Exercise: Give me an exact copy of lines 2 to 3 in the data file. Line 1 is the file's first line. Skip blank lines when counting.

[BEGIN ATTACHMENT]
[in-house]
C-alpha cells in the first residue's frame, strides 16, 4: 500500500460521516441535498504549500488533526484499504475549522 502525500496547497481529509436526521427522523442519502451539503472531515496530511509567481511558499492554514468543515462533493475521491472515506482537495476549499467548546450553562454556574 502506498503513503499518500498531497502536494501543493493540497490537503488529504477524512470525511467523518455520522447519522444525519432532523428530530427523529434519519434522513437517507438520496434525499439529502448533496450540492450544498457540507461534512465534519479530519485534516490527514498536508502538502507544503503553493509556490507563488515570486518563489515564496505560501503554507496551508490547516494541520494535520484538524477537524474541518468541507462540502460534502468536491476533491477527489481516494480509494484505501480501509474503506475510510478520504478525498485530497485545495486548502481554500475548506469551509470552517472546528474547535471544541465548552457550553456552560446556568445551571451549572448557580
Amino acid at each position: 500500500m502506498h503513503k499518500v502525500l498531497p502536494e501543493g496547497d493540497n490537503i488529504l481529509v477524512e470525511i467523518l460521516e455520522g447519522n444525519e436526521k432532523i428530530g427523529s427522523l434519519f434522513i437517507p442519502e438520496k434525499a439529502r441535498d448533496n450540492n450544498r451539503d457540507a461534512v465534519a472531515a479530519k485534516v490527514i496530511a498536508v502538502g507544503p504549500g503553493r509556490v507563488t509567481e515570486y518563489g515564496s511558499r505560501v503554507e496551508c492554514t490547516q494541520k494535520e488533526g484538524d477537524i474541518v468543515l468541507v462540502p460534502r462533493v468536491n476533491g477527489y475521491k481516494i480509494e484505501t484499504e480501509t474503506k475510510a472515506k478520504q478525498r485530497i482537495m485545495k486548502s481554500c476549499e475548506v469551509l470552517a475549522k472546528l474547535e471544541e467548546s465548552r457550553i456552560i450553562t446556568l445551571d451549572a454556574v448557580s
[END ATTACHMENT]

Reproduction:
C-alpha cells in the first residue's frame, strides 16, 4: 500500500460521516441535498504549500488533526484499504475549522 502525500496547497481529509436526521427522523442519502451539503472531515496530511509567481511558499492554514468543515462533493475521491472515506482537495476549499467548546450553562454556574 502506498503513503499518500498531497502536494501543493493540497490537503488529504477524512470525511467523518455520522447519522444525519432532523428530530427523529434519519434522513437517507438520496434525499439529502448533496450540492450544498457540507461534512465534519479530519485534516490527514498536508502538502507544503503553493509556490507563488515570486518563489515564496505560501503554507496551508490547516494541520494535520484538524477537524474541518468541507462540502460534502468536491476533491477527489481516494480509494484505501480501509474503506475510510478520504478525498485530497485545495486548502481554500475548506469551509470552517472546528474547535471544541465548552457550553456552560446556568445551571451549572448557580
Amino acid at each position: 500500500m502506498h503513503k499518500v502525500l498531497p502536494e501543493g496547497d493540497n490537503i488529504l481529509v477524512e470525511i467523518l460521516e455520522g447519522n444525519e436526521k432532523i428530530g427523529s427522523l434519519f434522513i437517507p442519502e438520496k434525499a439529502r441535498d448533496n450540492n450544498r451539503d457540507a461534512v465534519a472531515a479530519k485534516v490527514i496530511a498536508v502538502g507544503p504549500g503553493r509556490v507563488t509567481e515570486y518563489g515564496s511558499r505560501v503554507e496551508c492554514t490547516q494541520k494535520e488533526g484538524d477537524i474541518v468543515l468541507v462540502p460534502r462533493v468536491n476533491g477527489y475521491k481516494i480509494e484505501t484499504e480501509t474503506k475510510a472515506k478520504q478525498r485530497i482537495m485545495k486548502s481554500c476549499e475548506v469551509l470552517a475549522k472546528l474547535e471544541e467548546s465548552r457550553i456552560i450553562t446556568l445551571d451549572a454556574v448557580s